Compressed OOPs (OOP – ordinary object pointer) is a technique reducing size of Java object in 64 bit environments. HotSpot wiki has a good article explaining details. Downside of this technique is what address uncompressing is required before accessing memory referenced by compressed OOPs. Instruction set (e.g. x86) may support such addressing type directly, but still, additional arithmetic would affect processing pipeline of CPU.
Young GC involves a lot of reference walking, so its time is expected to be affected by OOPs compression.
In this article, I’m comparing young GC pause time for 64 bit HotSpot JVM with and without OOPs compression. Methodic from previous article is used and benchmark code is available at github. There is one caveat though. With compressed OOPs size of object is smaller and same amount of heap could accommodate more objects. Benchmark is autoscaling number of entries to fill heap based entry footprint and old space size, thus with fixed old space size experiments with compression enabled have to deal with slightly larger number of objects (entry footprints are 288 uncompressed and 246 compressed).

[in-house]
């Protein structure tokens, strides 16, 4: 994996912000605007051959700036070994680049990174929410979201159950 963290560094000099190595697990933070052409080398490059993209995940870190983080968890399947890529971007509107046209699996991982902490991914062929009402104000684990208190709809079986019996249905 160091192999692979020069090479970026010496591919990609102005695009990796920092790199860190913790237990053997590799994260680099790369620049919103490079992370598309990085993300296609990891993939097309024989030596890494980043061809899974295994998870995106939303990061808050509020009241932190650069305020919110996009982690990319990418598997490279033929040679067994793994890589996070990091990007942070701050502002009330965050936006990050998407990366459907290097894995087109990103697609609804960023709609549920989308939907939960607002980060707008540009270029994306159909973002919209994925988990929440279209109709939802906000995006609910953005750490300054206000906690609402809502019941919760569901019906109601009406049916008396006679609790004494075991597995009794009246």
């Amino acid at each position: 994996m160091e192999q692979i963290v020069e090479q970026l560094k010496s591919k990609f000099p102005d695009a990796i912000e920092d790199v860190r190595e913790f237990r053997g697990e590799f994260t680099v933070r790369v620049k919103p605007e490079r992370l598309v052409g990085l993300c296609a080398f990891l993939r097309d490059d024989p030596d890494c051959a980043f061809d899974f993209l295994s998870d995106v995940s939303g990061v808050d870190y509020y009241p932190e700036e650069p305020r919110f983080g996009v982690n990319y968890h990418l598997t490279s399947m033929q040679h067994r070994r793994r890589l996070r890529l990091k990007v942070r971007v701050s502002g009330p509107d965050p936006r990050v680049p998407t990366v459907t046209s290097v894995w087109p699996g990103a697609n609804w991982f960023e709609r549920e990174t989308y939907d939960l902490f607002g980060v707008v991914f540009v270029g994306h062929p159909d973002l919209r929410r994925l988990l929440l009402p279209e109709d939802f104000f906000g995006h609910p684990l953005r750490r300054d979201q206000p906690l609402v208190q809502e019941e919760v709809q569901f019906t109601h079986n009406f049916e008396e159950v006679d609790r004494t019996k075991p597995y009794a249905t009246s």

Chart below shows absolute young GC pause times.
As you can see, compressed case is consistently slower, which is not a surprise.
Another char is showing relative difference between two cases (compressed GC pause mean / uncompressed GC pause mean for same case).
Fluctuating line suggests that I should probably increase number of runs for each data points. But, let’s try to make some conclusion from what we have.
For heaps below 4GiB JVM is using special strategy (32 address could be used without uncompressing in this case). This difference is visible from chart (please note that point with 4GiB of old space, means that total heap size is above 4GiB and this optimization is inapplicable).
Above 4 GiB we see 10-30% increase in pause times. You should also not to forget that compressed case have to deal with 17% more data.
Using compressed OOPs affects young GC pause time which is not a surprise (especially taking increase amount of data). Using compression for heaps below 4GiB seems to be a total win, for larger heaps it seems to be reasonable price for increase capacity.
But main conclusion is that experiment has not revealed any surprises neither bad nor good ones. This may be not very exciting but is useful information anyway.